For a long time now carbodiimides have also been known as hardeners for photographic materials. Non-ionic carbodiimides have been described as hardeners for photographic proteins in DL-PS 7218. The iodides of carbodiimides which contain amino groups have been disclosed in DT-PS 1,148,446 and toluene and methylsulphonates in U.S. Pat. No. 3,100,704. Combinations of polymers containing carboxylic acid with gelatine and carbodiimides have been disclosed in GB-PS 1,275,587. Hardening of gelatine with 1-ethyl-3-dimethylaminopropylcarbodiimide hydrochloride has been described in the publication by Robinson, in Journal of Photographic Science, Vol. 16 (1968) page 41.
Carbodiimide compounds are reasonably suitable as rapid hardeners but they do have photographic and toxicological disadvantages. Non-ionic carbodiimides such as dicyclohexyl carbodiimide or diisopropylcarbodiimide are difficult to dissolve and have an irritant effect on the skin. The urea compounds produced in the reaction precipitate in the layer and cause cloudiness. Moreover, the simpler carbodiimides are known to be allergens. Carbodiimides must be made water-soluble before they can be used by introducing amino groups. Compounds containing amino groups are photographically active and still physiologically active. They reduce the sensitivity after storage and increase photographic fogging in colour photographic emulsions which contain emulsified colour couplers. Lastly, water-soluble carbodiimides containing amino groups react with phenolic cyan colour components, thereby reducing the final density values.
It is well known that carbodiimides react with phenols and thereby inhibit the coupling reaction in cyan colour components (F. Kurzer and K. Douraghi-Zadeh, Chem. Reviews, Vol. 67, No. 2, page 118 (1967)).
It is an object of the present invention to provide quick-acting hardeners for protein-containing photographic layers, in particular for gelatine-containing colour photographic layers, which have no harmful physiological action, which have no deleterious effect on the sensitisers and colour components contained in photographic materials, and which maintain their activity over several hours in dilute gelatine solutions and dilute cellulose sulphate solutions.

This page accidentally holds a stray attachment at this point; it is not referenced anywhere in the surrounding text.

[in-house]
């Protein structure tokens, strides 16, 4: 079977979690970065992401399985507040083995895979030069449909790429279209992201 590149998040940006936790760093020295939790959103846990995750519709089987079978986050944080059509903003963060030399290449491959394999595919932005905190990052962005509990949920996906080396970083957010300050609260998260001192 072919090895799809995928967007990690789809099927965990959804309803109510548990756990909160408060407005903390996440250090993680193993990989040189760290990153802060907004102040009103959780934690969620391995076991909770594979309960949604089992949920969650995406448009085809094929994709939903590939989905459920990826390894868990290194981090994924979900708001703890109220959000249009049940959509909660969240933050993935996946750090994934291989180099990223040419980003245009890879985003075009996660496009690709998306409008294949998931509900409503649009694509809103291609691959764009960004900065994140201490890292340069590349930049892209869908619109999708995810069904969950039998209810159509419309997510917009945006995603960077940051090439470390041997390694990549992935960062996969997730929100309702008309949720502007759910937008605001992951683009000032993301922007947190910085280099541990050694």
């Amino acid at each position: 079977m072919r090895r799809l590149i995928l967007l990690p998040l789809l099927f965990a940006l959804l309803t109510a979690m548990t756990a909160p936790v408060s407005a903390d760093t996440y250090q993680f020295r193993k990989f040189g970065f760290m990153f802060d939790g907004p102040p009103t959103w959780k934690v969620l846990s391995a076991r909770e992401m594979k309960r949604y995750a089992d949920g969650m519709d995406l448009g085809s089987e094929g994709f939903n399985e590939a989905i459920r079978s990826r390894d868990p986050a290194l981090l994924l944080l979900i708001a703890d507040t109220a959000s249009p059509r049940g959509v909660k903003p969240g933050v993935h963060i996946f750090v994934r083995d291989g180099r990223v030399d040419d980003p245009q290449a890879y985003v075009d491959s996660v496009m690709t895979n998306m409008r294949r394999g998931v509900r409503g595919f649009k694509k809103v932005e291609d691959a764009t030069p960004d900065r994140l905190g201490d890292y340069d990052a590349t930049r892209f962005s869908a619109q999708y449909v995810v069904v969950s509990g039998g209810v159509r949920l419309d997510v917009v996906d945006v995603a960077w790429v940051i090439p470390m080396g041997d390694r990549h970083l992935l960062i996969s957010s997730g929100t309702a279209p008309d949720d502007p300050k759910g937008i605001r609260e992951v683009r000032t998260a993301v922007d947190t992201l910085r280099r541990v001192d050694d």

The present invention relates to a process for hardening photographic layers containing protein, in particular gelatine, characterised in that the hardener used is a water-soluble, organic, asymmetric monocarbodiimide containing an alkyl ammonium group and having a carbonamide group attached to the nitrogen atom.
The carbodiimides used according to the invention preferably correspond to the following general formula: ##STR1## wherein R1 denotes alkyl with 1 to 6 carbon atoms, cycloalkyl such as cyclohexyl, aralkyl such as ##STR2## alkoxyalkyl such as methoxyethyl or an olefinically unsaturated lower aliphatic hydrocarbon group such as allyl, denotes alkylene with 2 to 4 carbon atoms,
R3 and R4 denote alkyl with 1 to 3 carbon atoms or
R3 and R4 together denote the atoms required for completing a 5- to 7-membered saturated heterocyclic ring which in addition to the nitrogen atom may contain other heteroatoms such as oxygen, for example pyrrolidine, piperidine, perhydroazepine or morpholine,
R5 denotes alkylene with 1 to 3 carbon atoms,
R6 denotes hydrogen, alkyl with 1 to 4 carbon atoms, cycloalkyl such as cyclohexyl, an optionally substituted aryl group such as phenyl or tolyl, or SO2 -alkyl such as SO2 CH3,
R7 denotes hydrogen or alkyl with 1 to 8 carbon atoms, or